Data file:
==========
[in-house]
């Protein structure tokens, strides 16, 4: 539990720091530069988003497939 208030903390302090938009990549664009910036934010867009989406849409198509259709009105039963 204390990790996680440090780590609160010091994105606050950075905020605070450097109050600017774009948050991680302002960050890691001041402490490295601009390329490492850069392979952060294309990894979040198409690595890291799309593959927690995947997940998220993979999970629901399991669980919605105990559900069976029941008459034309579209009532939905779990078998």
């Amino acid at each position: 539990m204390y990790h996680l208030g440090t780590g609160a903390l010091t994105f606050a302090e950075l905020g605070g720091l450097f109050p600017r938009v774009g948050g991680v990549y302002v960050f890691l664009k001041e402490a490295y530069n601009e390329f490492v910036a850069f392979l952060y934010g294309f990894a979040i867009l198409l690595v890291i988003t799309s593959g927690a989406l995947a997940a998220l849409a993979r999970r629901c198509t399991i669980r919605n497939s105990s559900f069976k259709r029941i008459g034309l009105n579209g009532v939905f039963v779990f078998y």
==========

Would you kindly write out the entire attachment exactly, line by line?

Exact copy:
[in-house]
């Protein structure tokens, strides 16, 4: 539990720091530069988003497939 208030903390302090938009990549664009910036934010867009989406849409198509259709009105039963 204390990790996680440090780590609160010091994105606050950075905020605070450097109050600017774009948050991680302002960050890691001041402490490295601009390329490492850069392979952060294309990894979040198409690595890291799309593959927690995947997940998220993979999970629901399991669980919605105990559900069976029941008459034309579209009532939905779990078998």
């Amino acid at each position: 539990m204390y990790h996680l208030g440090t780590g609160a903390l010091t994105f606050a302090e950075l905020g605070g720091l450097f109050p600017r938009v774009g948050g991680v990549y302002v960050f890691l664009k001041e402490a490295y530069n601009e390329f490492v910036a850069f392979l952060y934010g294309f990894a979040i867009l198409l690595v890291i988003t799309s593959g927690a989406l995947a997940a998220l849409a993979r999970r629901c198509t399991i669980r919605n497939s105990s559900f069976k259709r029941i008459g034309l009105n579209g009532v939905f039963v779990f078998y």